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Shared decision-making is not common in clinical practice
  1. Yvonne Schoon
  1. Geriatrics, Radboud University Nijmegen, Nijmegen, The Netherlands
  1. Correspondence to Dr Yvonne Schoon, Geriatrics, Radboud University Nijmegen, Nijmegen, Gelderland, The Netherlands; yvonne.schoon{at}

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Shared decision-making (SDM) is accepted as an important element in improving the quality of patient care and treatment. Although healthcare professionals believe that they incorporate SDM in their daily clinical practice, the evidence proves otherwise. In evaluating cardiac treatment options, physicians generally focus on treatment complications and survival as the main outcomes.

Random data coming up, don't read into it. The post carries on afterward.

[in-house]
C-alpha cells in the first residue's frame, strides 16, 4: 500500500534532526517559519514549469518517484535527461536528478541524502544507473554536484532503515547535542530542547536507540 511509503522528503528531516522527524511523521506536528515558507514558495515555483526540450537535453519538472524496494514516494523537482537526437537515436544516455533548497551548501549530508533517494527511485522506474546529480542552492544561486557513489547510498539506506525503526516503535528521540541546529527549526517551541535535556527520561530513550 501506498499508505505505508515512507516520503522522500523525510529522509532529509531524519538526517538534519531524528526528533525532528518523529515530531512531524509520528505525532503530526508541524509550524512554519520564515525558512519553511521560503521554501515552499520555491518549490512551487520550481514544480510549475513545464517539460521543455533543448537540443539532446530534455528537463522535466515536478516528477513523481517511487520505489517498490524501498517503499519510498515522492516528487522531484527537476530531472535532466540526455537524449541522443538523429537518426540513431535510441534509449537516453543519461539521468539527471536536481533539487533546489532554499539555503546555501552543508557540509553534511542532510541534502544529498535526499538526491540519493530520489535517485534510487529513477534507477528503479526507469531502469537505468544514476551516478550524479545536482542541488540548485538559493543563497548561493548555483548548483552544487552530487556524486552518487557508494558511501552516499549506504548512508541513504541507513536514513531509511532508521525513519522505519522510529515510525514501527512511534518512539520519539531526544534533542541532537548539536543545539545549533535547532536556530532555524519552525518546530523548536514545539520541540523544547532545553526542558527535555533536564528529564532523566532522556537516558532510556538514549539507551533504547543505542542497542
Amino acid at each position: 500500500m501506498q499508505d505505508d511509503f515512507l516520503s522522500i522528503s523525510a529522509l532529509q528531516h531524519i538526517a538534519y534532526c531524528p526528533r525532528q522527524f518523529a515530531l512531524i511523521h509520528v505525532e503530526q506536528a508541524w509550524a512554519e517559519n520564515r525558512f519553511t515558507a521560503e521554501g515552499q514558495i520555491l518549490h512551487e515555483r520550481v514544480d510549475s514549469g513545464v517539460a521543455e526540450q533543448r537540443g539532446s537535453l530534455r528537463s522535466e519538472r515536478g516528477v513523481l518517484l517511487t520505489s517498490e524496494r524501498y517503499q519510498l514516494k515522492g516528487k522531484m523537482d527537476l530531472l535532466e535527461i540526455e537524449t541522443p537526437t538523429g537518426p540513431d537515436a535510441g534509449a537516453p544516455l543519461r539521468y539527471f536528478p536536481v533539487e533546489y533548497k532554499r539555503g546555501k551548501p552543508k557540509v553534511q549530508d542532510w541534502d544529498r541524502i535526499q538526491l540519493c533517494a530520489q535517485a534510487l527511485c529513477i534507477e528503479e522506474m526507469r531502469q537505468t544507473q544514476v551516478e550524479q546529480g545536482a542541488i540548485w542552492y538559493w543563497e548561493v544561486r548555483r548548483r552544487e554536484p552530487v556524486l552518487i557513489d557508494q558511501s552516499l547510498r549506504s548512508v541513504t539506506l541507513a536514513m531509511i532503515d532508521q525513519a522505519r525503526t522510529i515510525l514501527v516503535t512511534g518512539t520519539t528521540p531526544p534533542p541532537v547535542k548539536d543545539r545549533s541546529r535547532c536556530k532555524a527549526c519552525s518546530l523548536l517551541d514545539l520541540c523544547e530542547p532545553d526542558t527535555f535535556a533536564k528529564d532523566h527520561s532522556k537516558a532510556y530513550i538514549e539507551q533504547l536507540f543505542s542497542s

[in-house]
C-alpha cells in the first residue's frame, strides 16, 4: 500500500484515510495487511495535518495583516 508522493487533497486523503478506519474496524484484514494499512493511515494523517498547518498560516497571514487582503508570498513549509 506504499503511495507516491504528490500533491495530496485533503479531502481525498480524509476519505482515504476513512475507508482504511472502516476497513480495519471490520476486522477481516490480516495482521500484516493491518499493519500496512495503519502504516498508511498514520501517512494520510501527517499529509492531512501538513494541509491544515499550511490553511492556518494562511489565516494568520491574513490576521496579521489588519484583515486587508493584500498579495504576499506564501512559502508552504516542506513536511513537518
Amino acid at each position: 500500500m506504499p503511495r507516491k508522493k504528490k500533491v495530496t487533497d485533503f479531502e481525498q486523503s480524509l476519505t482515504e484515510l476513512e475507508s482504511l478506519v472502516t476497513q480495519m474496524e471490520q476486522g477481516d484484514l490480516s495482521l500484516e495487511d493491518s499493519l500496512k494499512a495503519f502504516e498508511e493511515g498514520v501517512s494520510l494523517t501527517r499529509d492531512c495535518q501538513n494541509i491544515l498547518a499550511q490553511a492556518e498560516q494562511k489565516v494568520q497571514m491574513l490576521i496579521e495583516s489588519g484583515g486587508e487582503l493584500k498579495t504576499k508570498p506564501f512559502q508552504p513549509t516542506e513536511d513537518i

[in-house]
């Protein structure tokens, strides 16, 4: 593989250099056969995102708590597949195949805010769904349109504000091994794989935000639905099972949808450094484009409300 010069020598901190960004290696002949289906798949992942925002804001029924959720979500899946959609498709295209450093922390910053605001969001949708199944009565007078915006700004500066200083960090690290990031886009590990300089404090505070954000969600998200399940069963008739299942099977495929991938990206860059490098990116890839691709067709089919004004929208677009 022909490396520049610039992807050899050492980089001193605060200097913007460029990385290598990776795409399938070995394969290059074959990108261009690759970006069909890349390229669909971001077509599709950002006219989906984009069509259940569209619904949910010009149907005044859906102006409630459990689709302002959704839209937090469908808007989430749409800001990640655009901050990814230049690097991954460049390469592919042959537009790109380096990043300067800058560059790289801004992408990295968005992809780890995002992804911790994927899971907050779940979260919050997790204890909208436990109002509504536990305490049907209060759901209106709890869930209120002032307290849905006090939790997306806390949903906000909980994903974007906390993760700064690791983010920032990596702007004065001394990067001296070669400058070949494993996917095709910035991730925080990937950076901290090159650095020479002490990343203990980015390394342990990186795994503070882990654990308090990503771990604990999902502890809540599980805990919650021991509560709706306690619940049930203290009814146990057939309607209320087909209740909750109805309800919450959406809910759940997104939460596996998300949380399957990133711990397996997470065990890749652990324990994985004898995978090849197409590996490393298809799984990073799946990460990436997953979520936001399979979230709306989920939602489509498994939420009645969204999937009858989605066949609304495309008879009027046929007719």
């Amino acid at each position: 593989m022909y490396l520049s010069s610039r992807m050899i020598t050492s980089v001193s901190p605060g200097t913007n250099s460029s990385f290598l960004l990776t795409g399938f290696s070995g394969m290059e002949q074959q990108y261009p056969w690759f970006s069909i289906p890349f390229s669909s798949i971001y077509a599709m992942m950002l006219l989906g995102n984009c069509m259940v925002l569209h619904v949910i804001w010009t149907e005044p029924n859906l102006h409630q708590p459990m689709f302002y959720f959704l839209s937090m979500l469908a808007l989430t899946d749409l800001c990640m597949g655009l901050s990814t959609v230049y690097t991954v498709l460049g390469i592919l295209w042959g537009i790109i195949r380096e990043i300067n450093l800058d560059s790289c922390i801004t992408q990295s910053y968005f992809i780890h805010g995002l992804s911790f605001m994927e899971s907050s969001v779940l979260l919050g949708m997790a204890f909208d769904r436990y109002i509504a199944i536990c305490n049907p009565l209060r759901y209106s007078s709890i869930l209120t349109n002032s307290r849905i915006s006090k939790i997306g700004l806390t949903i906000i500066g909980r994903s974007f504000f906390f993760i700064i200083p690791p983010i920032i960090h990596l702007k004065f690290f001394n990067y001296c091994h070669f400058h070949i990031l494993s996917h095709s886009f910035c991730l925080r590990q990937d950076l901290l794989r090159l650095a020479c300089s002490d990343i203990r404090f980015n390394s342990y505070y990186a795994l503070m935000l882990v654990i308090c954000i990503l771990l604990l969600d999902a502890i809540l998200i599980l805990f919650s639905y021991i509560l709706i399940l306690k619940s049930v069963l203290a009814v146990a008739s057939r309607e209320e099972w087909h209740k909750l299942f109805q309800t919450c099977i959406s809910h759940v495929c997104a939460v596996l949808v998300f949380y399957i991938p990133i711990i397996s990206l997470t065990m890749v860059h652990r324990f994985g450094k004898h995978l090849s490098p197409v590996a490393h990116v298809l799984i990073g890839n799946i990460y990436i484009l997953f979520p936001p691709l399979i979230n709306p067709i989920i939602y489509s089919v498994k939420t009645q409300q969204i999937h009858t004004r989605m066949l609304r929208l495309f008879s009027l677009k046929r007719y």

Currently, healthcare professionals are still insufficiently trained in SDM, healthcare guidelines do not provide any indications for SDM, disease-specific guidelines often lack decision-making aids, and SDM outcomes are not systematically incorporated in an evaluation to improve the quality of healthcare.

SDM is defined as ‘a collaborative process that allows patients, relatives and clinicians to make healthcare decisions together, considering the best scientific evidence available, as well as the patient’s values, goals, and preferences’.

SDM is grounded on the ethical principles of individual self-determination and respect for autonomy. In addition to an ethical motive, SDM is also associated with benefits such as increased knowledge, more accurate risk perception, increased satisfaction with the decision and improved long-term health-related quality of life.1 Although its importance has been largely supported, the application of SDM in routine cardiac care is still limited. In addition, current SDM models for clinical practice and decision-making aids that encourage patient participation in decision-making lack focus on older patients.1 2